When you feel ashamed, pray…
“Father, I am so ashamed; I just keep failing. Please remove my shame because, in Christ, I am your beloved one. Thank you that as I look to you, my face is never covered with shame, regardless of what my emotions tell me” (Psalm 34:5).

When you feel alone and afraid, pray…
“Father, I feel all alone. I’m so scared that this pain is never going to go away. Your Word says not to fear because you are with me, but it is so hard to believe that you are near. Please help me believe. Strengthen me, help me, and uphold me with your righteous right hand” (Isaiah 41:10).

When you feel grief, pray…
“Father, my hopes and dreams are caving in. As Proverbs 13:12 says, a deferred hope makes the heart sick, and that’s all I feel right now. Thank you that a day is coming when you will wipe away every tear from my eyes; when there will be no more death, sorrow, or crying; when there will be no more pain as the former things pass away” (Revelation 21:4).

When you doubt God, pray…
“Lord, I just don’t understand! The pain of this ongoing struggle is making me question so many things. Please help me trust in you and not lean on my own understanding. I acknowledge you as God. Help me believe that you will make straight my path” (Proverbs 3:5–6).

When you feel tempted, pray…
“Father, help! I don’t feel like I can say no to this. I know this temptation that is trying to overtake me is common to mankind, and your Word says you are faithful⁠—you will not let me be tempted beyond what I can bear. This feels like too much to bear, so help me see the way out that you provide for me to endure this” (1 Corinthians 10:13).

When you need hope, pray…
“Lord, I feel hopeless. But thank you that I have more to hope in than my present circumstances. Thank you that, according to your great mercy, you have caused me to be born again to a living hope through the resurrection of Jesus Christ from the dead, to an inheritance that is imperishable, undefiled, and unfading, kept in heaven for me. By your power, I am guarded through faith for a salvation ready to be revealed in the last days” (1 Peter 1:3–5).

Are you struggling to know what to pray? Be honest with God about how you feel. When we are crushed in spirit, God doesn’t expect us to package all of our emotions into neat, little gift boxes. He doesn’t say, “Child, don’t speak until you have something eloquent to say.”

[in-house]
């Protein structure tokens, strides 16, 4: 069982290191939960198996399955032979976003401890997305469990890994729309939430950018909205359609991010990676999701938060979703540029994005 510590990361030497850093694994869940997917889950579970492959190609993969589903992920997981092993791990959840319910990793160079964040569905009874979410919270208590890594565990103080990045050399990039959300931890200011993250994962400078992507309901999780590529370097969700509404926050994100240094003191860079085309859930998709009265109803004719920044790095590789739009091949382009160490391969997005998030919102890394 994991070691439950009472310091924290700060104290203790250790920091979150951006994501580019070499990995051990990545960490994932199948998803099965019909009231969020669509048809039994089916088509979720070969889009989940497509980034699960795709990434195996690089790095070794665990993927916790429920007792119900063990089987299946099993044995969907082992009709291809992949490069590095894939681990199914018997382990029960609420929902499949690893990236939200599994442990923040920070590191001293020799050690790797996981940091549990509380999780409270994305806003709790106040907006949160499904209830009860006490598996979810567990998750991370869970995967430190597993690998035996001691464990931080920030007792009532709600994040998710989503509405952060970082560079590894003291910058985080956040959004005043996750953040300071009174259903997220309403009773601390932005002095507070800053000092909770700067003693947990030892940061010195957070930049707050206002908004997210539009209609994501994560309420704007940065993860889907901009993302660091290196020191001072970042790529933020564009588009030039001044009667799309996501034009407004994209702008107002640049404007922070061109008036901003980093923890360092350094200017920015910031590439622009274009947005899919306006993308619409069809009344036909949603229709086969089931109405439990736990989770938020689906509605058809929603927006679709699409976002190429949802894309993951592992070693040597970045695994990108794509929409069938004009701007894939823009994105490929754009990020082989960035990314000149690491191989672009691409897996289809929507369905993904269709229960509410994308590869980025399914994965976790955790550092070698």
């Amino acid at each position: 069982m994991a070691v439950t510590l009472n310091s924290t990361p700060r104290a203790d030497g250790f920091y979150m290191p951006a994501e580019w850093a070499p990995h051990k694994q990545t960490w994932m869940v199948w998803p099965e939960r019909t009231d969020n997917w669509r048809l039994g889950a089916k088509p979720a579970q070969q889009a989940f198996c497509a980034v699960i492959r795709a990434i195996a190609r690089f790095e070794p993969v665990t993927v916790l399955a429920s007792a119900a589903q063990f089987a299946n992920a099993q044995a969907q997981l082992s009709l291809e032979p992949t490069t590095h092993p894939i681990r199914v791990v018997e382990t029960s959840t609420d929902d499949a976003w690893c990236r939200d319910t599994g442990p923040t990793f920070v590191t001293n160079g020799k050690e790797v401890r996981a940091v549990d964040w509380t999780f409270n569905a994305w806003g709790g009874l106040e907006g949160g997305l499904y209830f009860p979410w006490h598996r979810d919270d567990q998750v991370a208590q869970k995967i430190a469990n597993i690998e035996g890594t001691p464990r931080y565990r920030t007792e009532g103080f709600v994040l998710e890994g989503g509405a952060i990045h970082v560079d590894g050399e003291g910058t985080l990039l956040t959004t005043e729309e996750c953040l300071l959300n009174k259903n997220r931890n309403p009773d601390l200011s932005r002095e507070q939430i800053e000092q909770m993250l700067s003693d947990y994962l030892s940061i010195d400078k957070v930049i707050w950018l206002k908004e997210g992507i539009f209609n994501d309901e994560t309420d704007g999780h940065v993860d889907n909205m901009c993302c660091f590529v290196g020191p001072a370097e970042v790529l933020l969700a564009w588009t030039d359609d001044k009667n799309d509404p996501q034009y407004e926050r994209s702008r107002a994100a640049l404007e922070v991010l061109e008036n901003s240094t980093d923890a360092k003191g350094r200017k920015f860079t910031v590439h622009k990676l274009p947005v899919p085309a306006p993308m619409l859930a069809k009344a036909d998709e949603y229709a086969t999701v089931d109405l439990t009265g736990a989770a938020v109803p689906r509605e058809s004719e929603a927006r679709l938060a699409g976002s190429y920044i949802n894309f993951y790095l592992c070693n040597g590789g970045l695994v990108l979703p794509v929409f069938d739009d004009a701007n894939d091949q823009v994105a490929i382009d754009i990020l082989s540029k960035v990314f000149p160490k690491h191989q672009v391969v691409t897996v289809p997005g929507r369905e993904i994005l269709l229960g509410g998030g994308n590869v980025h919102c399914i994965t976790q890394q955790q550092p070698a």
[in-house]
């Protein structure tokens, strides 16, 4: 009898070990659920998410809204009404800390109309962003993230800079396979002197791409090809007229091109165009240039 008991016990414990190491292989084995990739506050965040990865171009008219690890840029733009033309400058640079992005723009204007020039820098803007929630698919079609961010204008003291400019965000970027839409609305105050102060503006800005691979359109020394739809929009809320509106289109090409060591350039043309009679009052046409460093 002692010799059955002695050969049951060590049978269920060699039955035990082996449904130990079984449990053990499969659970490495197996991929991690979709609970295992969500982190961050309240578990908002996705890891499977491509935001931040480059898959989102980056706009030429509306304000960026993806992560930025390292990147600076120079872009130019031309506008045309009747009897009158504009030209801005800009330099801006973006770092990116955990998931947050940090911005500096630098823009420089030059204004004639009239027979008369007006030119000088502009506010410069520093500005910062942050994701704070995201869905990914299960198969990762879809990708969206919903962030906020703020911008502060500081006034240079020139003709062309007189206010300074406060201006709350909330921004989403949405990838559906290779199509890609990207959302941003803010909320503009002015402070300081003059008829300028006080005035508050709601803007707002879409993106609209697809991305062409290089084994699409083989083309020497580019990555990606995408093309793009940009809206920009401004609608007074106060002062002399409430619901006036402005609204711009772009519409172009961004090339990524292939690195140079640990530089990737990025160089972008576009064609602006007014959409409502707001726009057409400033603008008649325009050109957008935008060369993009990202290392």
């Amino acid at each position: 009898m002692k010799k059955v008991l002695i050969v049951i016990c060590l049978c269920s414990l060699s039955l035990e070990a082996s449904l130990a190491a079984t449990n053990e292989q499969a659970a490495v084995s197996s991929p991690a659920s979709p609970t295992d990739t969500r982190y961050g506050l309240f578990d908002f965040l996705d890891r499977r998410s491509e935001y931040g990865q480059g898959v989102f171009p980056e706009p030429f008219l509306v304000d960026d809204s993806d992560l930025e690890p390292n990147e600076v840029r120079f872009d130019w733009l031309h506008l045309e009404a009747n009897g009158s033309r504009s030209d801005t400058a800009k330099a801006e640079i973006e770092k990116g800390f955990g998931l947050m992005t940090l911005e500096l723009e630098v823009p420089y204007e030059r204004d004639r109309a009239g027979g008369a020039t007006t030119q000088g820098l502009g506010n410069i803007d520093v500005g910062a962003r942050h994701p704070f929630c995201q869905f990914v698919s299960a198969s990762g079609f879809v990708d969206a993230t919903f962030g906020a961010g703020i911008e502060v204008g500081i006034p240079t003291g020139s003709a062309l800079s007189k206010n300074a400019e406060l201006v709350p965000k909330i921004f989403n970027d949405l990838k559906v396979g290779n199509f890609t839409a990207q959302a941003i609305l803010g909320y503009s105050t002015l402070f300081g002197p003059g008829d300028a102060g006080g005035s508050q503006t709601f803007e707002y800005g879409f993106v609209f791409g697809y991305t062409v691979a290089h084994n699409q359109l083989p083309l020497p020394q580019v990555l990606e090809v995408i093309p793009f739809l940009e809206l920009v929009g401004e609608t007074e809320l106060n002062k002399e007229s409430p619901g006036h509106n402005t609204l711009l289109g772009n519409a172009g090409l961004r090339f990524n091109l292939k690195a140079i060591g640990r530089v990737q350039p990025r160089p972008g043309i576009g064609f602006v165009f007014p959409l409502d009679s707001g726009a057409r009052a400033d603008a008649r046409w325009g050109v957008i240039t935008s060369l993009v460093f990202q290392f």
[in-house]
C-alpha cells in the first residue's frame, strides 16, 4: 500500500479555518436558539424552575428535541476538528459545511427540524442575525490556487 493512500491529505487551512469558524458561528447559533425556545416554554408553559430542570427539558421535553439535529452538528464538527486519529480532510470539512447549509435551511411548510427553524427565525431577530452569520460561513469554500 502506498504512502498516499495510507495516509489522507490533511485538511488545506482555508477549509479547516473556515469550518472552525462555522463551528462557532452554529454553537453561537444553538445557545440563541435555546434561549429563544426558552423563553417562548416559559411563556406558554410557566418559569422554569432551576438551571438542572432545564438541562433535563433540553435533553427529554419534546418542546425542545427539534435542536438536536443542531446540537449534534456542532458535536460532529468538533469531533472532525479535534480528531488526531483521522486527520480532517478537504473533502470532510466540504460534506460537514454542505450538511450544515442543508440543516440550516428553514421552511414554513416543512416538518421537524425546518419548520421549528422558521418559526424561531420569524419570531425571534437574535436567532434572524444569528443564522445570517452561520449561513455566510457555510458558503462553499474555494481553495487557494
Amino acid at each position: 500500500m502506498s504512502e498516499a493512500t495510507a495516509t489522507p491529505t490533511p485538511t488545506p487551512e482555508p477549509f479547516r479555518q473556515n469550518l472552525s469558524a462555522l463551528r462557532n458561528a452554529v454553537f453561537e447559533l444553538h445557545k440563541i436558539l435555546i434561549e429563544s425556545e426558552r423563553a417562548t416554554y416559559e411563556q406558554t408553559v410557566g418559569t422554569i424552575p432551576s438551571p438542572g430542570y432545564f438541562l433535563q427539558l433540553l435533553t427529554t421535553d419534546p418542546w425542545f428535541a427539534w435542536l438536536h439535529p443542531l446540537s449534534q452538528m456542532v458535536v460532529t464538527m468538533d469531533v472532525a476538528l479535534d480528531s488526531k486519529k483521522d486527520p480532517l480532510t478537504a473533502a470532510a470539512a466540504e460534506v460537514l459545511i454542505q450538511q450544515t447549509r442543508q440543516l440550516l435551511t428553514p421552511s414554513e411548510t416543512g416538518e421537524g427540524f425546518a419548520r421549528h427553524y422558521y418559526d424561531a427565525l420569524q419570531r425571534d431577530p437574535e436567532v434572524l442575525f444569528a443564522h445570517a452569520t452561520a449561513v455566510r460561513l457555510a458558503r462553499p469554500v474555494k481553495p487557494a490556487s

Instead, he meets us in our honesty with mercy and compassion. He speaks tenderly to us with peace, love, and forgiveness (Hosea 2:14). He does what only he can do by taking the pain meant to destroy us and using it to make us more like Jesus, the person who is most able to sympathize with our weakness (Hebrews 4:15).

The next time that life hurts so bad you can’t think of words to pray, or when circumstances make despair seem like the only feasible option, let God’s Word be your guide. Our loving Father already knows exactly what you’re feeling, so accept his invitation to tell him about it.

You can also watch the video, “Praying with Someone in Pain,” which corresponds to this blog.

In this video, Shalee Lehning discusses the pain that women endure when the men in their lives use pornography.

Shalee also reminds us that Christ offers hope to women and men. Where trust has been broken, Christ offers forgiveness. Where there is ongoing struggle, Christ offers grace that is sufficient for you.

To learn more about this topic, consider purchasing What’s Wrong with a Little Porn When You’re Married by Nicholas Black or Your Husband Is Addicted to Porn by Vicki Tiede. When you buy these minibooks from Harvest USA, 100% of your purchase will benefit our ministry.

You can also read the blog, Coming to Grips with How Porn Damaged My View of Women, which corresponds to this video.

Our thoughts can be transformed by Jesus as he gives us the ability to think as he thinks.

To learn more about this topic, consider purchasing Sex and the Single Girl: Smart Ways to Care for Your Heart  by Ellen Dykas. When you buy this minibook from Harvest USA, 100% of your purchase will benefit our ministry.

You can also read the blog, Common Lies We Believe About God, which corresponds to this video.

Nobody talks to you as much as you talk to yourself. Your mind, constantly filled with an internal dialogue, interprets the world around you. What do you think about this? What do you believe about that? With little effort, your mind continuously feeds thought after thought.

As we experience the world around us, we develop interpretations in the form of our beliefs and how we think life works. Whether we are aware of it or not, we develop beliefs about God, family, church, gender, sex, relationships, pleasure, and so on to help us navigate life. The problem is that our interpretations and beliefs are often tainted with perceptions and ideas that aren’t true. The result? Lies bang on the doors of our belief systems and invade our thought lives.